Student and Graduate Publishing


Monday, 09 June 2014 10:43

By Kayleigh Gray

When I was younger I wanted to be a vet.

After I gained work experience in pet shops and a veterinary practice, I quickly realised that regularly castrating animals was not my thing. My dream of the perfect (if not poorly researched) job was ruined by my own discoveries, but your more reasonable dream of the perfect job may be prevented by organisations wanting the same thing: more experience to know that you are capable of doing well in that position, your passion and degree knowledge may not be enough.

Job searching can be a laborious and disheartening process if your applications continue to be unsuccessful; it feels like a personal critique, and you begin to believe that you’re not capable of working in your dream graduate job. Don’t fall into the dejected graduate trap and start working in a bar or a shop, instead find an imperfect graduate job and ensure that you get the most out of it.

Due to the competitive job market, graduates often need relevant work experience and a detailed knowledge of their career area to get ahead of the game. If you do not have this then it can prevent you from securing employment in the sector, despite any relevant qualifications and enthusiasm you may have.

The key at this point is to keep that perfect job in mind, remind yourself of why you want it and look for any paid or unpaid additional involvement that can prepare you for that future job. Identify the skills that you’re missing for your perfect job and fill the gaps through volunteering. Suitable jobsites for any degree discipline include, and reach.

So, now you’re getting that essential work experience and gaining the specialist skills for your career sector, but how will you pay the bills and have the money to relax with friends? My advice is to take on a professional role and leave the café and bar work in your teenage years.

Find an administration or support role and you will discover the importance of transferable skills. This may not be your dream job but it does take you through that transition from casual to professional work. You will gain communication, teamwork and commercial awareness skills at the very least, thereby gaining great examples for the generic interview questions, such as ‘Tell me when you’ve experienced a challenging team and how you dealt with it?’ or ‘When have you used excellent communication skills at work?’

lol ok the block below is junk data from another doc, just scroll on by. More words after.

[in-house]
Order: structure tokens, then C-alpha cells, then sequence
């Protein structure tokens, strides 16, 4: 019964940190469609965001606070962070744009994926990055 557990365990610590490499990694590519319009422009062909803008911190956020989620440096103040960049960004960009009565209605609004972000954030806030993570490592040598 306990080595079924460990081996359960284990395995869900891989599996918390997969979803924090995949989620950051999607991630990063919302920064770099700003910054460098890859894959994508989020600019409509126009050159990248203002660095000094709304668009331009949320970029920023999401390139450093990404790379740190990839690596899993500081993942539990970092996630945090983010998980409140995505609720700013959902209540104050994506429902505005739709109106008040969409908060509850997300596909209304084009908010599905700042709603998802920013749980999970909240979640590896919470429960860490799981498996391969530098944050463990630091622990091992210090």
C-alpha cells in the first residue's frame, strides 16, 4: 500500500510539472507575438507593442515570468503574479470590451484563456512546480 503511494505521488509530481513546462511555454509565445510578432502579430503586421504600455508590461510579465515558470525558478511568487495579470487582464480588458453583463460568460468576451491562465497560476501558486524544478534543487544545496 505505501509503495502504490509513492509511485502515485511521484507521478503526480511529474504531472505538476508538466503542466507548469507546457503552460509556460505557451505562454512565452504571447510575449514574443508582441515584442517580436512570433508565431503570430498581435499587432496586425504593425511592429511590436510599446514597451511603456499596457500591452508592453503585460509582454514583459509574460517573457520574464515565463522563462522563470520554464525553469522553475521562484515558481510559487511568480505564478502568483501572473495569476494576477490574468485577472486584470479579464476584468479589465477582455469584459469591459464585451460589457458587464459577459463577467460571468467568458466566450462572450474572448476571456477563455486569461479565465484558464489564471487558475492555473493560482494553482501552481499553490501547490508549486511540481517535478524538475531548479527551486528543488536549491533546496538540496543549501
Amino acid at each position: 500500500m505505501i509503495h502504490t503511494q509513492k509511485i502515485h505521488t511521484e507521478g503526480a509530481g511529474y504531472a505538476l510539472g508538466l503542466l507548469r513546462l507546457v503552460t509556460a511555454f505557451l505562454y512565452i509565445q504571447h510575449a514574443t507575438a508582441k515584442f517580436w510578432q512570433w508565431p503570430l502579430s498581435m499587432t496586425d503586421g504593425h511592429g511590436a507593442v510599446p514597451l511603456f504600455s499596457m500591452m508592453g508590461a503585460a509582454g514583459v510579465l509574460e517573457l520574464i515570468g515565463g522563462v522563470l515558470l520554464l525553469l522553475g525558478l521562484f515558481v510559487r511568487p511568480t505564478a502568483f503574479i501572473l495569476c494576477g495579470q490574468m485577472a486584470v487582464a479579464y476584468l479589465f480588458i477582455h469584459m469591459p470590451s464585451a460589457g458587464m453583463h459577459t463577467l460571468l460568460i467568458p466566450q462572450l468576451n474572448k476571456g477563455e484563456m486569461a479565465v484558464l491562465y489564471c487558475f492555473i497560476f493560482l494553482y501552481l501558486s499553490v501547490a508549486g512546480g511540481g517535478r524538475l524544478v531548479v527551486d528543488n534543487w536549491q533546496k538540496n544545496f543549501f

Prepare yourself for the general competency-based questions through regular reflection of your achievements and challenges in your day job, which will then perfectly complement the specialist skills that you’re developing in your voluntary or casual work. If you’re unpaid work isn’t developing the skills that you need then ask to work on a project that will: one of the advantages of voluntary work is that you will have a flexible role.

Meanwhile, in your day job you will be encountering situations that are more respected by employers than one that maybe similar to the bar work you did during your A levels. They need to see that you have responsibility at work, that you can adapt your working style to fit the company culture and that you have matured professionally since you started your degree.

I’m not saying take an unsuitable job, certainly don’t take a job working with numbers all day if you’re a people person, but the benefits of working an administrative or support role vastly outstrips the positives of working in a bar or shop; that is, if you want to gain that perfect professional graduate role in the future. Do that and organisations will value your transferable specialist and academic skills and appreciate that you are more employable.

If you’re not sure what career to take then ring your university’s Careers service because they often offer graduates access for a few years after leaving or try the Prospects Planner to determine which jobs fit your skills and motivations.

Author Bio: Kayleigh is a recent English Literature graduate from Sheffield Hallam University and currently works in their Careers and Employment team. All views are her own. Her roles include assisting the team, working with students on employability project,  and building relationships with prospective students, employers and other Sheffield Hallam University staff.